Yesterday my Google Alert file contained an article header which caught my attention. The article originated from Forbes.com. Upon clicking on the link the landing page had a flash advertisement for network hardware. This product offering does not interest me whatsoever.
Upon clicking through to the article I was interested in Forbes.com system wanted me to either log in if I had an account or if not create an account. Forbes system won’t let me access the article unless I logged in. I simply left the page. Too bad, the article may have been good enough for me to propagate on Twitter or use some of it in a post of my own. If I had chosen either of those options Forbes would have received a link back to their site and the article. My followers on Twitter may have retweeted the story. Obviously Forbes sees value in getting peoples attention but they failed to translate my attention into an attraction and an affinity with their audience, me. By the way, Forbes.com traffic stats shows a 20% decrease in audience over the last 12 months. They simply don’t get it.
If You Have My Interest, Don’t Steal My Time
Traditional marketers and media seem to think they are more important and smarter than their audience. You get an audience by providing value. You kill an audience by taking value away from them.
Consumers are baited and switched with messages that get their attention only then to steal their time. Besides the experience with Forbes.com I had a similar experience with Fred Thompson, former Senator, and now a Talk Radio show host.
I was waiting to meet someone and sitting in my car listening to the Fred Thompson radio show. He was talking about the political issues of the day and indicated that “people” need to speak out. Since I had the time I decided to call the show and ask why the Republican party isn’t engaging “people” in discussions using social media. I called the show and upon the tenth ring a screener answered my call. The screen said “this is the Fred Thompson Show what would you like to talk about”. I explained what I wanted to discuss and then was shocked at the response. The screener said” That’s an interesting topic but you’ll have to call back when and if it becomes a topic of discussion then hung up on me. Excuse me, Fred Thompson just said people need to speak out and I attempted to! BTW, your web site says “Lets Talk About It”. Go figure.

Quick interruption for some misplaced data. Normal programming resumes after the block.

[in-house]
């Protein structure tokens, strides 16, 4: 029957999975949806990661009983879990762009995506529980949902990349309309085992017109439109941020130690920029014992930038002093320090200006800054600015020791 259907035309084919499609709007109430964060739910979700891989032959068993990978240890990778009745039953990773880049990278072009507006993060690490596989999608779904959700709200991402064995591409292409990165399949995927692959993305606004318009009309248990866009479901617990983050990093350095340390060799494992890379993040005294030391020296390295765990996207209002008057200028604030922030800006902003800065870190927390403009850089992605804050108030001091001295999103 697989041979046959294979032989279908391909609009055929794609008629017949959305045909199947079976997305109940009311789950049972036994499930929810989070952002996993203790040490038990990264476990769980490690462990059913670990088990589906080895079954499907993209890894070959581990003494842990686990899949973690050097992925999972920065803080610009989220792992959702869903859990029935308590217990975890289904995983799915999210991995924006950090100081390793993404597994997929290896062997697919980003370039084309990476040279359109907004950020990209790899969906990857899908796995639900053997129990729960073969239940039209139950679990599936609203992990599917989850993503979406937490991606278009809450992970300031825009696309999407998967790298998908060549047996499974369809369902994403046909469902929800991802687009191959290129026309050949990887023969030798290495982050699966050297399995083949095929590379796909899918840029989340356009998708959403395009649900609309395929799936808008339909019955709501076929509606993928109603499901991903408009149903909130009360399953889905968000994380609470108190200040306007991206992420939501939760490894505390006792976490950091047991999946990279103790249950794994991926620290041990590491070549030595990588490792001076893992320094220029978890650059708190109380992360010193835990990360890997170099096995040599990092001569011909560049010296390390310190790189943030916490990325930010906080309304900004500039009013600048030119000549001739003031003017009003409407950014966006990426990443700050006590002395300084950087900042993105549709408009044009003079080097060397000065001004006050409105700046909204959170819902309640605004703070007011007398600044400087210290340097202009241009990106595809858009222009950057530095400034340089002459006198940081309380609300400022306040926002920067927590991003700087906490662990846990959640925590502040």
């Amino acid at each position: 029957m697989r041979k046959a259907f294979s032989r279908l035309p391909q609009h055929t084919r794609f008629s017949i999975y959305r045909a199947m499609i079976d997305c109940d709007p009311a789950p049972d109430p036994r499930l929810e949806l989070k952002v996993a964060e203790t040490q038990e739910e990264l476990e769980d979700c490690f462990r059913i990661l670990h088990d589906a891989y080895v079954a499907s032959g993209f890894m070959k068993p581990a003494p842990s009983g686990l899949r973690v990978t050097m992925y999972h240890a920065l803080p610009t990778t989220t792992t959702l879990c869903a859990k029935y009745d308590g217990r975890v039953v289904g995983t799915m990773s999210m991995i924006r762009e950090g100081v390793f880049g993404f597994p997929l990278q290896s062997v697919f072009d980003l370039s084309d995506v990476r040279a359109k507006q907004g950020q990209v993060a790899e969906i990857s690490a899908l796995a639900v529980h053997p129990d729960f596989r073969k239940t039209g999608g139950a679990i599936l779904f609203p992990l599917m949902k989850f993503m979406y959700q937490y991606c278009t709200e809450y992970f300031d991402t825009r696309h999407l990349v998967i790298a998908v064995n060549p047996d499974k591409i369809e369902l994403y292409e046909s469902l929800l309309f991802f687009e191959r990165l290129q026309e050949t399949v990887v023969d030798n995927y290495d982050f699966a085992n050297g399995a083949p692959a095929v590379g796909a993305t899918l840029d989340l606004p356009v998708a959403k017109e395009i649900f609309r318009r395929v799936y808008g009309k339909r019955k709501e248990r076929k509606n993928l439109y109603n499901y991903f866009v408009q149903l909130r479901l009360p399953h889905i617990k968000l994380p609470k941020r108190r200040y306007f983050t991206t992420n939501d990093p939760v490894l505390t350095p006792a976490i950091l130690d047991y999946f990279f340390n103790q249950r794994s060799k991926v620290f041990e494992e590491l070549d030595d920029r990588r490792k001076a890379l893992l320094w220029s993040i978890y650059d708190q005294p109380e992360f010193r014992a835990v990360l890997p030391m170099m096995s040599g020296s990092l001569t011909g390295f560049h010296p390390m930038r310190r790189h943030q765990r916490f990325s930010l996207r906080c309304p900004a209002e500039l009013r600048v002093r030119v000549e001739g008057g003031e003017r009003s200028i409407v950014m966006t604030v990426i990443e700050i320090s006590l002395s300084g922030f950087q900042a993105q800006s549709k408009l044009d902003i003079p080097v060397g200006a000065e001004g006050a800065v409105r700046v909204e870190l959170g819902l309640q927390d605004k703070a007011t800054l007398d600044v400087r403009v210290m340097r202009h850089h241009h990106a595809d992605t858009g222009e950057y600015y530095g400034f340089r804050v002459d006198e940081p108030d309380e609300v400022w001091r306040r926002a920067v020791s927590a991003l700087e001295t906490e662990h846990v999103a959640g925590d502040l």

Now lets put this into perspective. I had some free time. I spent my time wanting to engage in a dialog with Fred Thompson about relevant issues and possible solutions. I waited for eight rings for someone to answer your phone only then to be turned away because my topic wasn’t of interest to them. Hey, what about your audience. Which by the way used to include me until you lost me with this experience.
The Audience Wants Respect For Their Time
The above examples represent a systemic problem with media, brands and politicians. While their busy pushing their agenda, their message and their medium they forget that without an audience they have nothing. Today’s audience wants to engage and are willing to as long as you don’t steal their time or insult them with your own agenda. The audience now sets the agenda.
In both examples above they got my attention. They then lost my attraction and affinity to their message because they stole my time. Subsequently they lost me and possibly others as their audience. Get it?
What say you?